reviewed by Toba Singer
Several years ago, I had the pleasure of observing Yannick Boquin give company class to a major U.S. company. Two aspects of the class impressed me: the first was how he seemed to have crafted the class to permit sufficient stretching time between affiliated barre exercises, and the second was how grateful the company’s dancers were for his acute sensitivity in adapting the class to their needs, whether they issued from injuries or repertoire the company happened to be dancing. I was able to interview Boquin shortly thereafter (http://www.ballet-dance.com/200805/articles/yboquininterview20080500.html), and he mentioned that he was working on a DVD. After some false starts, the DVD has been released, and I had a chance to view it. While it took a few seconds for the audio and video to reach full registration, the excellence of the class and the surroundings in which it occurs, as well as the accompaniment, makes it a highly desirable accessory for any serious professional dancer to own. Once again, I posed a few questions to Boquin by email about “Class with Yannick Boquin.”
Was there a director, and if so, what was his or her name?
Yes, his name is Tim Couchman. He was a ballet master in Dresden.
Even though you use the term "French School" to describe your class, would you say that it's correct to classify the class as mostly Cecchetti?
To tell you the truth, I don't even know how a Cecchetti class is. I never took one and never saw one.
The only thing I can say is that I built a structure in my class corresponding to what I would have liked to have as a dancer. I built it in order to warm up the dancers before they attempt anything.
The coordination I use in my class seems to be something quite unusual when I see how much concentration it takes for dancers to assimilate it in order to execute my combinations.The petite batterie seems to be something that isn't seen much anymore as a exercise on its own. All these: temps de cuisse, glissades Bournonville that end on two feet, front, side or back, double rond de jambe, small cabrioles, brisé de volée, brisés télémaques, all the entrechats, the pas de bourrées courus, pas de bourrées dessus and dessous..... so many elements that you can mix up together to create amazing combinations with the use of the arms. The use of dynamic, slowing down of a step or marking it in order to accelerate a second later to catch up to the beat.
From all the schools I am familiar with, I would classify my class as mostly French with a very strong style of my own. The structure of my class is based 100 per cent on all the accidents I had in my career. Going back in the studio after surgeries and stopping at the time for 3 to 8 months, to come back when you couldn't follow the daily company classes, was a huge challenge and you were quite on your own, and to make it, you had to find your own way and that feeling and work never left me. At the time, it was not like today where you have private coaching, or slow classes in the morning for dancers coming from injuries. All of this is to say that my class is strongly based on my own experiences with what I remember of my French school.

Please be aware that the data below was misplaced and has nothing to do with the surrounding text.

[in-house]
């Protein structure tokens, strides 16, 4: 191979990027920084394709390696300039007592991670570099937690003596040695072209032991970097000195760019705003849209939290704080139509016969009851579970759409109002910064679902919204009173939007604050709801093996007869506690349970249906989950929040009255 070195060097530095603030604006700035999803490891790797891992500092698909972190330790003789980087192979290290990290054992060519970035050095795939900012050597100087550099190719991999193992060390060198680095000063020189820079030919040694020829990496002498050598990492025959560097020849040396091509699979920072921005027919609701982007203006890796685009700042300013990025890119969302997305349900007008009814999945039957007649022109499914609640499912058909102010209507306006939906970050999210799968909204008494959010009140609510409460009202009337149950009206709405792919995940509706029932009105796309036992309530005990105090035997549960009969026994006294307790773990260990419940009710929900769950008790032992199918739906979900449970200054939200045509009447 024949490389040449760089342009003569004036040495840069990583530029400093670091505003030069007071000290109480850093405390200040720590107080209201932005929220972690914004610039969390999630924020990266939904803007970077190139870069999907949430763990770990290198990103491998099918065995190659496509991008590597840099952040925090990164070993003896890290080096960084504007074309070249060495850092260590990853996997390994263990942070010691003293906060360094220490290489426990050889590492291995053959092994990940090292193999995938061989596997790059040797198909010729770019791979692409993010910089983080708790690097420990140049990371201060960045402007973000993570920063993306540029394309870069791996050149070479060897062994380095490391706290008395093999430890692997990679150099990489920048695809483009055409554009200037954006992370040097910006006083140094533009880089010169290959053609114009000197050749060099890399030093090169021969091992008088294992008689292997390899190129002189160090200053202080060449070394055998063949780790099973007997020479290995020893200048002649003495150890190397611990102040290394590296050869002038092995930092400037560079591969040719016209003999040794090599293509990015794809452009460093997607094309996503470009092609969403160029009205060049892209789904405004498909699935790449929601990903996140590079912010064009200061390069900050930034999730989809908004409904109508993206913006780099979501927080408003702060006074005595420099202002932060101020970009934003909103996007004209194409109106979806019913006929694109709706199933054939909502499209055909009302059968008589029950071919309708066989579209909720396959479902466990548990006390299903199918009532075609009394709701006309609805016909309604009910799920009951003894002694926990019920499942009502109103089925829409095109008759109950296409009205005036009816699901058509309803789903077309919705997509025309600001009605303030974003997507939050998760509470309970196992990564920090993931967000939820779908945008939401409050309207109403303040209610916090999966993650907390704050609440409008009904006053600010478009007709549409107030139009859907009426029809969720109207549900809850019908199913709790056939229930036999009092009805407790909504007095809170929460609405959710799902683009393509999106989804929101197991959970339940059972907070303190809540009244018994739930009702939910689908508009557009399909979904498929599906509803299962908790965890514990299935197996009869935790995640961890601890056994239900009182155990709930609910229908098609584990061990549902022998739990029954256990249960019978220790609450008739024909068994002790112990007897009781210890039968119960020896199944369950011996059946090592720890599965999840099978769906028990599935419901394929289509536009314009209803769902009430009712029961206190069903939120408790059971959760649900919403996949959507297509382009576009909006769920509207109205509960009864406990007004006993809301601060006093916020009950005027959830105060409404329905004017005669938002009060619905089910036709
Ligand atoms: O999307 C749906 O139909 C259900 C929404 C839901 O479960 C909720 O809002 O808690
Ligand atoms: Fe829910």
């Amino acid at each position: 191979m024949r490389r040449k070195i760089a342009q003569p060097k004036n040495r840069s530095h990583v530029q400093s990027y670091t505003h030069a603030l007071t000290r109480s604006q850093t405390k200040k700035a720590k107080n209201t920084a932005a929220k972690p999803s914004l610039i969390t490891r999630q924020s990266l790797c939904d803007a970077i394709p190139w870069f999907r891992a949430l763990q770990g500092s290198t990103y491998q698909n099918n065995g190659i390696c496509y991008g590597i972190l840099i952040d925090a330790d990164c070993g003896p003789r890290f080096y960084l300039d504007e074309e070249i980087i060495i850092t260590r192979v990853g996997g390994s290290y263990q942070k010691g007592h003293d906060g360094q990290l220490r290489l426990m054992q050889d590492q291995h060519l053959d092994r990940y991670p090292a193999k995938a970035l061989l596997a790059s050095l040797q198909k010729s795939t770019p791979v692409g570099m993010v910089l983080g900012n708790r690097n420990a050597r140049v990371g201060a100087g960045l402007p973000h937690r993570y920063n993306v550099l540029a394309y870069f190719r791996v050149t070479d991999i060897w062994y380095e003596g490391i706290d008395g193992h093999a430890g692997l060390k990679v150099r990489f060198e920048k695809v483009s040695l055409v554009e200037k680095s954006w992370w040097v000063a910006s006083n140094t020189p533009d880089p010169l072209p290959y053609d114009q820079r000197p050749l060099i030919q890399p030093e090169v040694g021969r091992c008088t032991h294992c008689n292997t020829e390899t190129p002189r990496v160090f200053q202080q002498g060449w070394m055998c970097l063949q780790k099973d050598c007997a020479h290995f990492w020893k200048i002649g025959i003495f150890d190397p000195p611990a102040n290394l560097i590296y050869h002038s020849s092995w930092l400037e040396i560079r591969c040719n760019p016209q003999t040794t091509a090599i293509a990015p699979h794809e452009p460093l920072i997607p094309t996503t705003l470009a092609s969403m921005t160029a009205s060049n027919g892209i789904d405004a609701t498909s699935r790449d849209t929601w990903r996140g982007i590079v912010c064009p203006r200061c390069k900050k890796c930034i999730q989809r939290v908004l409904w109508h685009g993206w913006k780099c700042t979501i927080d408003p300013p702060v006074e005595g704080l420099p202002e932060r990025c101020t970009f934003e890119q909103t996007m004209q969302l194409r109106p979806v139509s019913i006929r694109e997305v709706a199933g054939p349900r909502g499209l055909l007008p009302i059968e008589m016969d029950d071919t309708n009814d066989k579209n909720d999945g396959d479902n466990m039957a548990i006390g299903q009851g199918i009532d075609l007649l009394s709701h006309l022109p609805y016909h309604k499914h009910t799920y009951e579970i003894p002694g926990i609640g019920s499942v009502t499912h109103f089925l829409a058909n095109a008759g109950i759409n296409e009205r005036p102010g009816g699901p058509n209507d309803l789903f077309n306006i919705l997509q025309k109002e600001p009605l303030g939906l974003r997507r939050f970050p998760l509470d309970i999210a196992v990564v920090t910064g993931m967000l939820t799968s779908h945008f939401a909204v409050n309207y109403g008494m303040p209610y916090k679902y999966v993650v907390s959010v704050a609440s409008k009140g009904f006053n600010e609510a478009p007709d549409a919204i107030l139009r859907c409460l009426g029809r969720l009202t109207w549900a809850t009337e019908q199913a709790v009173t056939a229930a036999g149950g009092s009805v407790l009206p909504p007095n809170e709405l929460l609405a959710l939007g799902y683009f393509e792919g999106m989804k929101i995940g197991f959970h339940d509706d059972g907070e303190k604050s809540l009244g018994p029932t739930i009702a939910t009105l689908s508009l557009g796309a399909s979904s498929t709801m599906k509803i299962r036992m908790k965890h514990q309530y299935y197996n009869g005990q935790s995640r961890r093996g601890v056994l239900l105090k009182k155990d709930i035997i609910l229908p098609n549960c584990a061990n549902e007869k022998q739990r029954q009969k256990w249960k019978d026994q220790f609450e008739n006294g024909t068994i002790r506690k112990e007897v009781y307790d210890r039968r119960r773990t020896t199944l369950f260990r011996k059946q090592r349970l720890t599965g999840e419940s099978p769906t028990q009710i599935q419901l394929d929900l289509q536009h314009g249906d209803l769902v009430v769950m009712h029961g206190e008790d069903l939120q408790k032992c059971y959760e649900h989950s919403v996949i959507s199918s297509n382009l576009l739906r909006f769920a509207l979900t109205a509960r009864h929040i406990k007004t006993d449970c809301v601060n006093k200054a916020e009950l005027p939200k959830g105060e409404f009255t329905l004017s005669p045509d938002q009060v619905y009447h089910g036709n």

Which kind of dancers (professional, students, advanced adults) do you see as the target market for the DVD?
Well, I was teaching recently at the National Ballet of Canada in Toronto, and three company dancers around 35, who are still dancing but are also starting to teach for the school, got my DVD.
I know many dancers who are using it to warm up on their days off. And I would recommend it for the highest level in a school, which is the level I teach at a conservatory or an academy.
Would you recommend that dancers page past the explanations directly to the exercises after they've viewed the DVD once, so that they can move through the class without interruption?
They could, but dancers get tired. No one would like taking class without interruption. Even if you do a barre by yourself, you still need to stop in between the exercises to, first of all, prepare your exercise, and to give your body a break.
So, let's say that once you are familiar with the DVD exercises, you could fast forward a bit past the explanations. It depends also how you want to use it. For a warm up before the show, you could even skip exercises if you already had class in the morning but on a day off, going through the DVD wouldn't be a problem. You would want to do a full barre and center, taking your time, like a daily class.
Why did you decide to use the Dresden dancers?
Because the dancers and I know each other so well, because I have taught so often at Dresden Semper Oper. Tim, the film’s director, was a ballet master for the company at the time, and the beautiful studio at the Palucca school, where we filmed, was right there, with all the facilities in one place.
Yannick Boquin trained at the Paris Opera and the National Conservatory of Paris, and was a Principal Dancer with Bonn Opera Ballet, Royal Ballet of Flanders, Rome Opera Ballet, and Deutsche Oper Berlin. He received several prizes including the Leonide Massine Award in 1995.
Boquin teaches for such companies as the Dutch National Ballet, Australian Ballet Company, Netherlands Dans Theater, Béjart Ballet Lausanne, Paris Opera, Bolshoi Finnish National Ballet, Norwegian National Ballet, Houston Ballet, Tokyo Ballet, Les Ballet de Monte-Carlo, National Ballet of Canada, Moscow Stanislavsky Theater, Dresden Semper Oper, the Cullberg Ballet, and the Royal Swedish Ballet, and the Ecôle Supérieur de Danse de Cannes Rosella Hightower.
The all-region DVD “Class with Yannick Boquin” is produced by Yumiko and is part of the Yumiko Dance Education Series. It is in English, is 1:36 long, and can be ordered from the website www.yumiko-world.com
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